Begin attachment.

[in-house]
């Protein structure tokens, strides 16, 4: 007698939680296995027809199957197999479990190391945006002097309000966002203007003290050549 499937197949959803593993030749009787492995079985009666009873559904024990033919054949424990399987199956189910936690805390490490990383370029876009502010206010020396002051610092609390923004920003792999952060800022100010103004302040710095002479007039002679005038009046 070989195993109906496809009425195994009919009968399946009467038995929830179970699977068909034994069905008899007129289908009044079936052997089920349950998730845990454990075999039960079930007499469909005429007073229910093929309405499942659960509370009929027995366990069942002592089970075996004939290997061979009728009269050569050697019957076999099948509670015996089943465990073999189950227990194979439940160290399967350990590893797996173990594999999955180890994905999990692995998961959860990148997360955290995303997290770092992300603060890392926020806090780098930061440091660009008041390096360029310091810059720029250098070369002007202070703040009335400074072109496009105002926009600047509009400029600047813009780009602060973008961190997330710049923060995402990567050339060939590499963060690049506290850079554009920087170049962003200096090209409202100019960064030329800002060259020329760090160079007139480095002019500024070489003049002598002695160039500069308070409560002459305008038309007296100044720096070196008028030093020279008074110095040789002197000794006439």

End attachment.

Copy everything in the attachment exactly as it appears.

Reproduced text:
[in-house]
């Protein structure tokens, strides 16, 4: 007698939680296995027809199957197999479990190391945006002097309000966002203007003290050549 499937197949959803593993030749009787492995079985009666009873559904024990033919054949424990399987199956189910936690805390490490990383370029876009502010206010020396002051610092609390923004920003792999952060800022100010103004302040710095002479007039002679005038009046 070989195993109906496809009425195994009919009968399946009467038995929830179970699977068909034994069905008899007129289908009044079936052997089920349950998730845990454990075999039960079930007499469909005429007073229910093929309405499942659960509370009929027995366990069942002592089970075996004939290997061979009728009269050569050697019957076999099948509670015996089943465990073999189950227990194979439940160290399967350990590893797996173990594999999955180890994905999990692995998961959860990148997360955290995303997290770092992300603060890392926020806090780098930061440091660009008041390096360029310091810059720029250098070369002007202070703040009335400074072109496009105002926009600047509009400029600047813009780009602060973008961190997330710049923060995402990567050339060939590499963060690049506290850079554009920087170049962003200096090209409202100019960064030329800002060259020329760090160079007139480095002019500024070489003049002598002695160039500069308070409560002459305008038309007296100044720096070196008028030093020279008074110095040789002197000794006439």